Phone Skills Training For Dental and Doctor PracticesDo you feel like your front desk staff struggles with answering the phone? Are they not meeting your expectations? Are you looking for a way to increase revenue without increasing your costs? It may be time to adjust your approach. By converting a higher percentage of the calls coming into your practice, you can literally make more out of what you already have.

If you are looking for a good place to start, consider these seven steps to help you convert new patient calls.


It’s easy to overlook how important the person who answers your office phone is. More importantly, that person may have no idea how important they are. If she’s not effective, the practice cannot reach its full potential. Spend the time with this person or group of people to help them understand how their performance directly impacts the practice. Explain to her what you expect, how you want the practice represented, and set realistic goals for her to live up to. Reiterate these expectations frequently.


It is impossible to track the progress without establishing a baseline. This is a simple starting point to help you outline goals and expectations. One baseline assessment may be to tabulate the number of incoming new patients your practice receives. Compare the number answered by your staff to the number that go to your voicemail or answering service. Another starting point to establish is how the phone is being answered. Consider the number of rings, the amount of time people are placed on hold, the greeting and answers for commonly asked questions. Evaluate your baseline and use it as a spring board for how you want things done moving forward.


At Ads Next, we work with dozens of dentists around the United States and we’ve found after monitoring hundreds of new patient calls, a majority will fall into 5 or 6 categories. They will mainly have to do with basic questions about the practice, dental services, insurance questions or financing concerns. We find that within the same office, even by the same receptionist, the same questions are answered differently each time. We recommend to our dentists that they create a plan the office staff can follow each time they answer the phone. From the greeting to answers for commonly asked questions, having a script or planned response will allow you to better measure what works and what doesn’t work.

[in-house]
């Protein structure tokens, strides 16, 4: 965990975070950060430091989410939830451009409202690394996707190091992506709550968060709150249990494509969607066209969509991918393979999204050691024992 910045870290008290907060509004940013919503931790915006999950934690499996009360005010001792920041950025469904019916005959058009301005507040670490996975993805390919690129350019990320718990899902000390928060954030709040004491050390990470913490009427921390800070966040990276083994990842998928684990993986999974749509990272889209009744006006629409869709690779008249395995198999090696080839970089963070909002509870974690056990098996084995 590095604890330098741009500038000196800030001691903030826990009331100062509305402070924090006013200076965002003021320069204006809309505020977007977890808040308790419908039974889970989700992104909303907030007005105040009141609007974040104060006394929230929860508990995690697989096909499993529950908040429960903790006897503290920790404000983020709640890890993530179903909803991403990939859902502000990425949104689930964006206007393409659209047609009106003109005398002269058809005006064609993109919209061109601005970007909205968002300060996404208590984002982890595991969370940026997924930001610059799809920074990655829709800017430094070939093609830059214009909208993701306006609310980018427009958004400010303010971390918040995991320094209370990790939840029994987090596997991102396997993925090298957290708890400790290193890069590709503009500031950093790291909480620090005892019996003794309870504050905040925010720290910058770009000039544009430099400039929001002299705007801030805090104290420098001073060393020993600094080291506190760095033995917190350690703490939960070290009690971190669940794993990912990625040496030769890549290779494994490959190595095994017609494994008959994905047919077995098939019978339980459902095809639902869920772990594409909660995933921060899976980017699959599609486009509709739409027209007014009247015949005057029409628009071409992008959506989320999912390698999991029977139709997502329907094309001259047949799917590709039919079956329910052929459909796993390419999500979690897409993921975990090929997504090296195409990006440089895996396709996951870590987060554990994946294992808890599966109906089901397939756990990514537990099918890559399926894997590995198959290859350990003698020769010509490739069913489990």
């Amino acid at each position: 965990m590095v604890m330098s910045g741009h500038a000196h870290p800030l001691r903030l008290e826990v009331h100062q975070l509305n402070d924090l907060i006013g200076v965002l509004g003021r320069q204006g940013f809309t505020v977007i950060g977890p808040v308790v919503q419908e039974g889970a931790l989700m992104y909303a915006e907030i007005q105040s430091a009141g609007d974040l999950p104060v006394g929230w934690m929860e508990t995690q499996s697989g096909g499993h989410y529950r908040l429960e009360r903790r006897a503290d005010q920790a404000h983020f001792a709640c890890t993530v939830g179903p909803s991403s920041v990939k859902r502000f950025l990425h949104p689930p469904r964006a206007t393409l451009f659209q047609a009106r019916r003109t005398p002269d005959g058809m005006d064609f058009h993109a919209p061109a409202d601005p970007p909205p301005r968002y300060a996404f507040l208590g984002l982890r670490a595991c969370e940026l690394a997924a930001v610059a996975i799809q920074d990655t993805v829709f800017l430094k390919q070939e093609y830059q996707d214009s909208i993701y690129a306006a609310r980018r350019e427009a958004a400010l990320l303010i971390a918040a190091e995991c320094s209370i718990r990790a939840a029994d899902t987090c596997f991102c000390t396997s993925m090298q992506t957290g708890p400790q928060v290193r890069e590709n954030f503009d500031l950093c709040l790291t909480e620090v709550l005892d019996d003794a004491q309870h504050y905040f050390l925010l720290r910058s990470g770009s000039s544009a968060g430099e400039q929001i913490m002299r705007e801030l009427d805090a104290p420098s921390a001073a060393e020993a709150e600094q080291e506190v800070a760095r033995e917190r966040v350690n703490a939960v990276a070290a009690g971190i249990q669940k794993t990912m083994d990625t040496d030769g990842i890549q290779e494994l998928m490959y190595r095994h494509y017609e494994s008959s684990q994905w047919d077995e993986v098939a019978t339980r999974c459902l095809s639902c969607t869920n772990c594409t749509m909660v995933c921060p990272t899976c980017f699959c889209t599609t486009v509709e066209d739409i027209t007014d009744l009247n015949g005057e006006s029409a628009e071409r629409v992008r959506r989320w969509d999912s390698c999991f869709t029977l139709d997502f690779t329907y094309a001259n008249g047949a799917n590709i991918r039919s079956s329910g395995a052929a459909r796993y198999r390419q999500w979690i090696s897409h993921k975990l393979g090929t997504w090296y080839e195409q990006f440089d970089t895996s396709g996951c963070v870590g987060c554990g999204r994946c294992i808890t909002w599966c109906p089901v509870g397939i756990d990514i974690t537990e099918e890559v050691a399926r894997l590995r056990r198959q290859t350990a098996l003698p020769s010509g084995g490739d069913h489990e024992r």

There are many options for phone skills training available in the market today. The most traditional are; personal consulting and coaching, online training, simple online practice modules, and numerous books and articles. Whether you choose to invest in one of these methods or not, you should make an investment of your time. Listen to the calls that come in to your practice. Are they doing a good job? Are they missing opportunities? Are they representing your practice in the way you want to be represented? Schedule time each month to review your findings with your staff, re-establish your expectations, and give them feed back in regards to what they did well and what they need improvement on.


There are many things to review each month with your staff to insure that they did the best job they could converting your practices new patient leads. By listening to the calls, you can understand how many opportunities were missed. You can also identify other issues such as missed calls, unacceptable hold time, or trouble handing specific types of questions like “is your practice in my dental insurance network”. You can also make sure that incoming leads are being followed up on. A standard review process each month will go a long way to insuring that you are making the most out of the calls and forms that come into your practice.


Now that you have established a baseline, created a call plan, provided training and reviewed the incoming calls, and leads, it is important to measure the result from one month to the next. You want to see continued progress, but you definitely don’t want to see the numbers drop off. By measuring results you can better control the outcome and continue to find areas that have need for improvement.


If you are going to expect more from your employees, they are naturally going ask, what’s in it for me? Assuming that you think highly of the person working for you and understanding that good people are not always easy to find, telling them that they get to keep their job likely isn’t realistic and not very motivating.

The best way to get buy-in would be to establish a method of reward. Many offices use a monetary monthly, quarterly or annual bonus as a reward based on revenue or number of new patients. If you like the idea of a monetary reward, I would suggest that you choose the monthly option. It establishes a commitment each and every month. You can’t slack one month and then do a great job in the others and make the same money. You also avoid a situation where the goal is reached early in the year or you find later in the year that the numbers you set were not realistic and need to be altered. The monthly option gives you the flexibility to make adjustments as needed.

Monetary rewards are not the only option. Many offices establish other rewards such as extra vacation days, special recognition, gifts or even fully paid trips. The type of reward is not as important as the idea of giving them some kind of stake in the success of the practice.

By , Vice President of Ads Next

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